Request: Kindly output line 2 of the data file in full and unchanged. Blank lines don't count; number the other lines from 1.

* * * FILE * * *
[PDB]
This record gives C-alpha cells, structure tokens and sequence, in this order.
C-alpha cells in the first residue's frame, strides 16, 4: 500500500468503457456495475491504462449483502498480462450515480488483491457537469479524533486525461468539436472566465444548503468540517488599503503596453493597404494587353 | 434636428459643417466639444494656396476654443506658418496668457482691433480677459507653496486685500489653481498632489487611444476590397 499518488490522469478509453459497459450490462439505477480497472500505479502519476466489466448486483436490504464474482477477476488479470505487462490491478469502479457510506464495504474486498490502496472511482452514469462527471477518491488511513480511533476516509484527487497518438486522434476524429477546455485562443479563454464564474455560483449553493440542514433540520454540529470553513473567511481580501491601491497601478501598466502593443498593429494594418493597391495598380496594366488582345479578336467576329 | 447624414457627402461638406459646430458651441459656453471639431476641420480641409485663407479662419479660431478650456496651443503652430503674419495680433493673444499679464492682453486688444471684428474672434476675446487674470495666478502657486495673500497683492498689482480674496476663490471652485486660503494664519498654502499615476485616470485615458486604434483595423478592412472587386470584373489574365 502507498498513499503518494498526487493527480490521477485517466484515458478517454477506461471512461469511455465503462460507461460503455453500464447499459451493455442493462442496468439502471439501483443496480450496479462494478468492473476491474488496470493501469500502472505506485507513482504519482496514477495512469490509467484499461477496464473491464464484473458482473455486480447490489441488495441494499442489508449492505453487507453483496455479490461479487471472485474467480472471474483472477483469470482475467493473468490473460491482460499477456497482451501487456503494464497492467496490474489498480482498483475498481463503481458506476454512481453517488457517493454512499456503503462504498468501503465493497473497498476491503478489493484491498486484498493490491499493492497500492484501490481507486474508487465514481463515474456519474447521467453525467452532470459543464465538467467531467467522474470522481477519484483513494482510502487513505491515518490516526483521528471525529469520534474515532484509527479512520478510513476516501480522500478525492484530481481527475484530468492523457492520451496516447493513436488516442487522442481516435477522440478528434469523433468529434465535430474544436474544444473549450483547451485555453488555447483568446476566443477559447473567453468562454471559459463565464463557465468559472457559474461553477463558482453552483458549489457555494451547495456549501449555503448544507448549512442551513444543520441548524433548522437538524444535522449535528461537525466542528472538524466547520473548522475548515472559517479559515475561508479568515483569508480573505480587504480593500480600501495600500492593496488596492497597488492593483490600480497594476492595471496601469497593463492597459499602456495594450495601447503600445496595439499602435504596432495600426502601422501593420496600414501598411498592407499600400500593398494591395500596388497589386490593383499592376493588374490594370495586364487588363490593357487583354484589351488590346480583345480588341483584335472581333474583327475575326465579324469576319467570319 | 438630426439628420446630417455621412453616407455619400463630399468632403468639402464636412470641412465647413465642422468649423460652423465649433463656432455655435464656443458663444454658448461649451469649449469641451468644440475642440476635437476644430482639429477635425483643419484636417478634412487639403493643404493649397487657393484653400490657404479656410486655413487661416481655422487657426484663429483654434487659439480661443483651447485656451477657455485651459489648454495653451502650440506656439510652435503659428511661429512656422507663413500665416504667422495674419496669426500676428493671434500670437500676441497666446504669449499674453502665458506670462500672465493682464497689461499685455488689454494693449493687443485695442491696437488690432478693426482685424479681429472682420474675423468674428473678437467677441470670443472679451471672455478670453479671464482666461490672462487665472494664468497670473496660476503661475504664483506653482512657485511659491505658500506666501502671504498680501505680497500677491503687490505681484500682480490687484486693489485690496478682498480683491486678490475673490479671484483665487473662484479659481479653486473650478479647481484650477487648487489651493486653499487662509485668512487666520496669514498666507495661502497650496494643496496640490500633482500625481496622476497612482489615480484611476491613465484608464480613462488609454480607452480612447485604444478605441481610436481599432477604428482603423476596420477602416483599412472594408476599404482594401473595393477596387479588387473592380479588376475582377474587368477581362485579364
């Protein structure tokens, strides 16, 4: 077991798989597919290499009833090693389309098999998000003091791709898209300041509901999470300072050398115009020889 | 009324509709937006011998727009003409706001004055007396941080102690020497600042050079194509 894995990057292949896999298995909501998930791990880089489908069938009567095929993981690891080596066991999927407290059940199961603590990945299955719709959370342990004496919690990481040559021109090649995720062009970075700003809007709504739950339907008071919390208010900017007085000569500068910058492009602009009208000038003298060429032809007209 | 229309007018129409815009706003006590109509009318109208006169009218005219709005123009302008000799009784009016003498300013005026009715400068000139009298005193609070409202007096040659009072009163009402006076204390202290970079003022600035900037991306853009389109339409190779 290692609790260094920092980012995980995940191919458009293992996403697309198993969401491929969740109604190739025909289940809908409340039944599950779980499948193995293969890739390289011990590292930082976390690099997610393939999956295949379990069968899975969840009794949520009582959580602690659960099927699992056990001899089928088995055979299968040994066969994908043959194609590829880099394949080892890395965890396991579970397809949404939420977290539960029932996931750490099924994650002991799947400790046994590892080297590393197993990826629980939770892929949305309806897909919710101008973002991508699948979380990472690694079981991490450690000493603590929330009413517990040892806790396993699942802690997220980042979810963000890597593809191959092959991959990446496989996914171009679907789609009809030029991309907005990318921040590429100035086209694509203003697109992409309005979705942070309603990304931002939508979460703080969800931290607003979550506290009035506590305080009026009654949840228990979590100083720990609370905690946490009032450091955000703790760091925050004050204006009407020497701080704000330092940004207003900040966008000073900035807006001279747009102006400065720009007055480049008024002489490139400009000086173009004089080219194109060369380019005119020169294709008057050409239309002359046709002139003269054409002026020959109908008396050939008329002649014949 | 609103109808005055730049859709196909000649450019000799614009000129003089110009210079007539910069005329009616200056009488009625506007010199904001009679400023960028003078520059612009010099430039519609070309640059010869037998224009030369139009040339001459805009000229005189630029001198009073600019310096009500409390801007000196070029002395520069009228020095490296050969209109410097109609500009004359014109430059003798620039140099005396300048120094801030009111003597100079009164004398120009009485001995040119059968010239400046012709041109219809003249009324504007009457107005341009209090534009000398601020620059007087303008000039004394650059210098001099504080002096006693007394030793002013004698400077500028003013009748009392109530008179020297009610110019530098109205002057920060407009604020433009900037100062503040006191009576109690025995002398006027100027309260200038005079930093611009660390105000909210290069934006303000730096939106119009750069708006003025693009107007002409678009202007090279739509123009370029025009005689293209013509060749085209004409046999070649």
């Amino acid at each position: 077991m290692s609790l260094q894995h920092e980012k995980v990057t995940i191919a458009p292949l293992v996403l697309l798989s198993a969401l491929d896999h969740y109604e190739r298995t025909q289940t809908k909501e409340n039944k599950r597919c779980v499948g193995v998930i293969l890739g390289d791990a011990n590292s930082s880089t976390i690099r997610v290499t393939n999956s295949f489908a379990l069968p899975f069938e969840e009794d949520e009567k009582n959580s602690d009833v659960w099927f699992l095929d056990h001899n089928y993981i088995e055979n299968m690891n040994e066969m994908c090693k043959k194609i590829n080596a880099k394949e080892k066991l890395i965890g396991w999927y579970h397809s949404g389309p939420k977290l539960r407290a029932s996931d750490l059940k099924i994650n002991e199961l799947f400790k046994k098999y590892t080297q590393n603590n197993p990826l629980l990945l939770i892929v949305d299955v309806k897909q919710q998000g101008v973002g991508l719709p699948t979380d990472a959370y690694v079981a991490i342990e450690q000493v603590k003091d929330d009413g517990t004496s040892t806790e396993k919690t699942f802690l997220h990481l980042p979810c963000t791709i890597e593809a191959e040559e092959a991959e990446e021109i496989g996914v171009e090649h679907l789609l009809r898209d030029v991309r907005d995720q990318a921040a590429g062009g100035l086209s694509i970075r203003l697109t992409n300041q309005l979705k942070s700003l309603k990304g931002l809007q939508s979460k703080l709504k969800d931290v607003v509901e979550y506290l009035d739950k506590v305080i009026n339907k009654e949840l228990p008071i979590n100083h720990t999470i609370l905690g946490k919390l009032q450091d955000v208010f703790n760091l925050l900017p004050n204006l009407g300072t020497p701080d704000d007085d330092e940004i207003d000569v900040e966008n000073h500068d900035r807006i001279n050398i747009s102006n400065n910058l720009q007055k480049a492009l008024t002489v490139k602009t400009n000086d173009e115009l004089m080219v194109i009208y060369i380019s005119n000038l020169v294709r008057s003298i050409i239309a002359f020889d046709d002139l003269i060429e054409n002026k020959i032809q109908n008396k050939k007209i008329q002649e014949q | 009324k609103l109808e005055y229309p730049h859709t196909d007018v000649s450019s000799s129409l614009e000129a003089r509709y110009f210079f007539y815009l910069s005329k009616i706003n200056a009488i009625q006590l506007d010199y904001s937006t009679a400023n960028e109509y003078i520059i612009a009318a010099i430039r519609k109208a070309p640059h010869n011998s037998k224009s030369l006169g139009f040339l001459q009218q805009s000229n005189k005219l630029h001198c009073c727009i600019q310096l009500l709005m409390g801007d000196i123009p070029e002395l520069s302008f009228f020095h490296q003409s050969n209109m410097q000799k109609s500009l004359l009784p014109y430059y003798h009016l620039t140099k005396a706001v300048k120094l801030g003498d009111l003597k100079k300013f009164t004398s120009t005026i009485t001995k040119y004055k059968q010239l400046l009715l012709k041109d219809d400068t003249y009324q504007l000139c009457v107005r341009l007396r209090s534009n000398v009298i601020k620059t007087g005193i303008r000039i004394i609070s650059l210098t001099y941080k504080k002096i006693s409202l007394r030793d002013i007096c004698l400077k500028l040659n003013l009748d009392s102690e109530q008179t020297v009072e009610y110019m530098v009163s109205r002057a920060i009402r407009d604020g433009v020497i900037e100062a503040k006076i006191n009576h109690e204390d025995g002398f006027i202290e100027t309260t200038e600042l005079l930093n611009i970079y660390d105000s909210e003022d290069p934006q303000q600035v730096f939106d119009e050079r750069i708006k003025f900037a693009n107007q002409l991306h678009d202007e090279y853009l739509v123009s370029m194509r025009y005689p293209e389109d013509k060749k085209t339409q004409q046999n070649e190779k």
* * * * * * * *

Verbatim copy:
This record gives C-alpha cells, structure tokens and sequence, in this order.